KANSAS CITY, Kan. — The story Kansas Secretary of State Kris Kobach tells about noncitizens stealing elections isn’t real, an attorney for the American Civil Liberties Union said Monday, but thousands of disenfranchised Kansans are.

As seven days of testimony concluded in the federal trial over the Kansas voter registration law, the ACLU’s Dale Ho alluded to Kobach’s frequently spoken claim that the few known examples of voter fraud are just the tip of the iceberg. Ho worked to dismantle Kobach’s estimate of 18,000 illegal voters in the state by pointing to flaws with the estimate’s underlying survey of just 37 people.

“The iceberg, on close inspection, your honor, is more of an ice cube,” Ho said in closing arguments before U.S. District Judge Julie Robinson.

Testimony resumed Monday morning following a six-day break. The final witness for Kobach, GOP pollster Pat McFerron, said his survey of 500 Kansas adults found just one person who couldn’t produce a proof-of-citizenship document. McFerron also admitted bias and other concerns with his survey and discussed his work as a political consultant who advised former Gov. Sam Brownback to connect Democrat Paul Davis to the Carr brothers in the 2014 gubernatorial campaign.

In closing arguments, Kobach defended the state’s law by asserting no one has been prevented from voting — they just haven’t completed the process. His office is available to help the rare Kansans who don’t have documents, Kobach said.

He told Robinson the evidence supports the two-part test presented to him for this trial, in which he needed to prove there the existence of a significant number of illegal voters and that the voter registration law is needed to address the problem. Even if the lowest estimate were correct, 1,000 illegal voters is too many, he said, and proposed alternatives can’t uncover all of the fraud.

Additionally, the Kansas Legislature decided the integrity of elections outweighs the burden of showing documents, Kobach said, and lawmakers passed the 2011 law by a wide, bipartisan margin.

“The court should respect the Legislature’s judgment,” he said.

Kobach returns to court Tuesday morning to face a contempt hearing over an ACLU claim that he defied Robinson’s orders to help suspended voters register while the case is being resolved.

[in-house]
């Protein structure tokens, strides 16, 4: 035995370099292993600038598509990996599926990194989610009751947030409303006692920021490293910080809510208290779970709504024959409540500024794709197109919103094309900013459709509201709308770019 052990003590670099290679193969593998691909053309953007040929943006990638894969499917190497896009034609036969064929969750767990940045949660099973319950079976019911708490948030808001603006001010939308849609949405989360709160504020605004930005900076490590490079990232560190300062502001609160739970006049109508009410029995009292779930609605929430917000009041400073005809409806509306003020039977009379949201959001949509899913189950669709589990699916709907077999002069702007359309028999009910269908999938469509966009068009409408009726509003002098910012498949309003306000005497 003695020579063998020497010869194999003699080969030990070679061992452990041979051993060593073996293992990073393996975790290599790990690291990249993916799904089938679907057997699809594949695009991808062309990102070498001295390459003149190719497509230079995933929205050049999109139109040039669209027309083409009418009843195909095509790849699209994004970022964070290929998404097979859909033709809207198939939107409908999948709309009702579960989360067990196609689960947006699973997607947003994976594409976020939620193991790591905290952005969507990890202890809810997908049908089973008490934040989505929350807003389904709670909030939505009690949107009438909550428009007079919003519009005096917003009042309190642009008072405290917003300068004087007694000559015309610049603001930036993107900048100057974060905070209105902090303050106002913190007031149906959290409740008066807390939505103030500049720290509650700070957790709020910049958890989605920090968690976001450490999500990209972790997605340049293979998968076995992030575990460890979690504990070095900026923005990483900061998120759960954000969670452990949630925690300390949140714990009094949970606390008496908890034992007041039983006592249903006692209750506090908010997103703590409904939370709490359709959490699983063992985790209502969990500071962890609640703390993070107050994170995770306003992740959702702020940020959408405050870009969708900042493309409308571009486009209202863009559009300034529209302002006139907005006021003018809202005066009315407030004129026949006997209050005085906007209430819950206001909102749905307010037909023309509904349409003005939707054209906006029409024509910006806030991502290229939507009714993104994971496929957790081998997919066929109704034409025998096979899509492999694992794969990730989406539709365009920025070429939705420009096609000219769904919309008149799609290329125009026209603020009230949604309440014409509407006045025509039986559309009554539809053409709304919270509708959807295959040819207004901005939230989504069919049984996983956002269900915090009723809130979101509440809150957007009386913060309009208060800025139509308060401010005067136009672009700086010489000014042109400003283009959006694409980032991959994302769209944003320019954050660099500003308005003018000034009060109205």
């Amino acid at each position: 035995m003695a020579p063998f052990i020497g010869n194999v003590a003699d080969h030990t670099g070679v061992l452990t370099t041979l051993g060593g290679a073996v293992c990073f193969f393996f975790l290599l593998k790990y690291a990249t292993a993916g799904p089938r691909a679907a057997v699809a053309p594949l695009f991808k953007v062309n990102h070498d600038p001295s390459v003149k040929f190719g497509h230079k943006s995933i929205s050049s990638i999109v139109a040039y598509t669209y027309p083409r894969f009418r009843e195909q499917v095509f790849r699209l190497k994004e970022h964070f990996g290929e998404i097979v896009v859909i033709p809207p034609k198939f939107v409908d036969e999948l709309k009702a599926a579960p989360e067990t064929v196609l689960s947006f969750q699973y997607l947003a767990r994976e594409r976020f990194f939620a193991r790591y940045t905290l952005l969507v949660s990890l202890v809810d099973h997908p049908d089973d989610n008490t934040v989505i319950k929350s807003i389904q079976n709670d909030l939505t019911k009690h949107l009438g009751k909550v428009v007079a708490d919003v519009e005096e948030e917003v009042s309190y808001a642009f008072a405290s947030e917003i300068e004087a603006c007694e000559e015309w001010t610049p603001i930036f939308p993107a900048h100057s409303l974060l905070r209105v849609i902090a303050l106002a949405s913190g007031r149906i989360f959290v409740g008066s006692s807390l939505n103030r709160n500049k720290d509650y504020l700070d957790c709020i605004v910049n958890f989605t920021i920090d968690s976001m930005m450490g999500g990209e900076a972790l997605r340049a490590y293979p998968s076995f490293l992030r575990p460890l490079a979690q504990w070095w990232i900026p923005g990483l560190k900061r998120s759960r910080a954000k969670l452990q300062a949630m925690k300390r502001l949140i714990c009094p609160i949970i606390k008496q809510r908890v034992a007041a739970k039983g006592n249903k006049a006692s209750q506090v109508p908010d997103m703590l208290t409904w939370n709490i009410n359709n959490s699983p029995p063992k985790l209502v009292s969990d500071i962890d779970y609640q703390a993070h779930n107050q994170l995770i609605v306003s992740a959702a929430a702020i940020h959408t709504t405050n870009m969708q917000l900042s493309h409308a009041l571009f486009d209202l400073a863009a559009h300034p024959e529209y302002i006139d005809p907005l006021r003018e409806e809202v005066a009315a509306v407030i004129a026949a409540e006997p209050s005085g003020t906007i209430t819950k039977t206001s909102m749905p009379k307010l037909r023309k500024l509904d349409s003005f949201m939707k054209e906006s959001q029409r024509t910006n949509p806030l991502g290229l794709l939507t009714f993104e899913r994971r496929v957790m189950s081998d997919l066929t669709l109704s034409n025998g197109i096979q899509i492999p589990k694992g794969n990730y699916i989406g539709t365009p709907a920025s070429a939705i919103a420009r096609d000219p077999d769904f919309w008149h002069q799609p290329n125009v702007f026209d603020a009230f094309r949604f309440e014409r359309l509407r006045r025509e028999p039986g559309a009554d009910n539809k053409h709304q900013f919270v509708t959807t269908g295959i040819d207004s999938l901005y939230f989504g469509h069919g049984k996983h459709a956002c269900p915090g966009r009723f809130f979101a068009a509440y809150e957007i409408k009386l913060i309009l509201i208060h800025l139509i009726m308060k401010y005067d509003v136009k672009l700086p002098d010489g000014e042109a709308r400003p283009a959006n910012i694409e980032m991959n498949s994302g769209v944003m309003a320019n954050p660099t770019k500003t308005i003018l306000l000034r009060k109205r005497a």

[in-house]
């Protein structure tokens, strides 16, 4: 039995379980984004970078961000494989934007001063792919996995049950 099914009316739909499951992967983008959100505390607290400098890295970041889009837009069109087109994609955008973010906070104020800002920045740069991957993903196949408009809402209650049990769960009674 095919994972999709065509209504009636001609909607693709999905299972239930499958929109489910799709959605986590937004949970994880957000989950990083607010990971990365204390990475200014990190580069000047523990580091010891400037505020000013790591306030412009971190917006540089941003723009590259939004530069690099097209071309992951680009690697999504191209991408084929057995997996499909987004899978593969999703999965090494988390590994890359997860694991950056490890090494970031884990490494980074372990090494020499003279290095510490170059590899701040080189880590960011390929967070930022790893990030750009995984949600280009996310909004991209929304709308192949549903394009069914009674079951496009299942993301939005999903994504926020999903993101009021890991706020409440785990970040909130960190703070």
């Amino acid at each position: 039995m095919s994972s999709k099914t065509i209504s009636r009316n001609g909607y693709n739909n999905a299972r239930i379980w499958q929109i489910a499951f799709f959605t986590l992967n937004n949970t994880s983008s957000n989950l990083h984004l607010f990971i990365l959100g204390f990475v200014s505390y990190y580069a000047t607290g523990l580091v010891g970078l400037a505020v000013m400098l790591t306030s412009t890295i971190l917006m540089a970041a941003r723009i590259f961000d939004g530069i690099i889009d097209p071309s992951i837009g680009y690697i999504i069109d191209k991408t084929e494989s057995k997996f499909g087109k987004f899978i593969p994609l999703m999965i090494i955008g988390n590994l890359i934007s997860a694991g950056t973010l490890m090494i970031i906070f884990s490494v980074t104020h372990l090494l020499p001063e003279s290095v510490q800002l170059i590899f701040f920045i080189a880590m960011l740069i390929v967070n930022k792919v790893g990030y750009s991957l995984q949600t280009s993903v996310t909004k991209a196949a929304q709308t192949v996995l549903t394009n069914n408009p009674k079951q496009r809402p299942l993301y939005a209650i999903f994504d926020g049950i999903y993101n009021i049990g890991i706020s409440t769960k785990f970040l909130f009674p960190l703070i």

Also taking part in closing arguments was Mark Johnson, the attorney for University of Kansas student Parker Bednasek, who protested the law by refusing to show his readily available birth certificate.

Johnson described McFerron as a political agent whose hastily constructed study for this trial was conducted to further his lucrative relationship with Republican candidates in Kansas. Kobach paid McFerron, whose firm primarily serves Republican political candidates, $9,000 for his survey.

Responding to questions from Johnson, McFerron revealed Brownback paid him $98,000 for consultant work in the 2014 gubernatorial campaign. Four years earlier, Brownback paid him $68,000. In 2012, McFerron said, he worked at the direction of the Kansas Chamber of Commerce to take down incumbent moderate Republicans in primary elections for seats in the Legislature.

With Brownback locked in a tight re-election race, McFerron’s polling in 2014 revealed five out of six people opposed Davis if they were told he had a close relationship with Kansas Supreme Court justices. Reginald and Jonathan Carr, who were convicted in the 2000 slayings of five people in Wichita, were on death row, and the state’s high court had questioned the merits of the state’s death penalty law.

UCLA professor Matt Barreto, a statistician and survey analyst who, like Kobach, graduated from Washburn Rural High School, presented testimony about flaws in McFerron’s methodology for the Kobach survey, which included biased language, didn’t adhere to academic standards and wasn’t representative of the Kansas population.

Quoting French author Voltaire, Johnson said Kobach was denying thousands the right to vote by seeking unattainable perfection.

“The perfect is the enemy of the good,” Johnson said.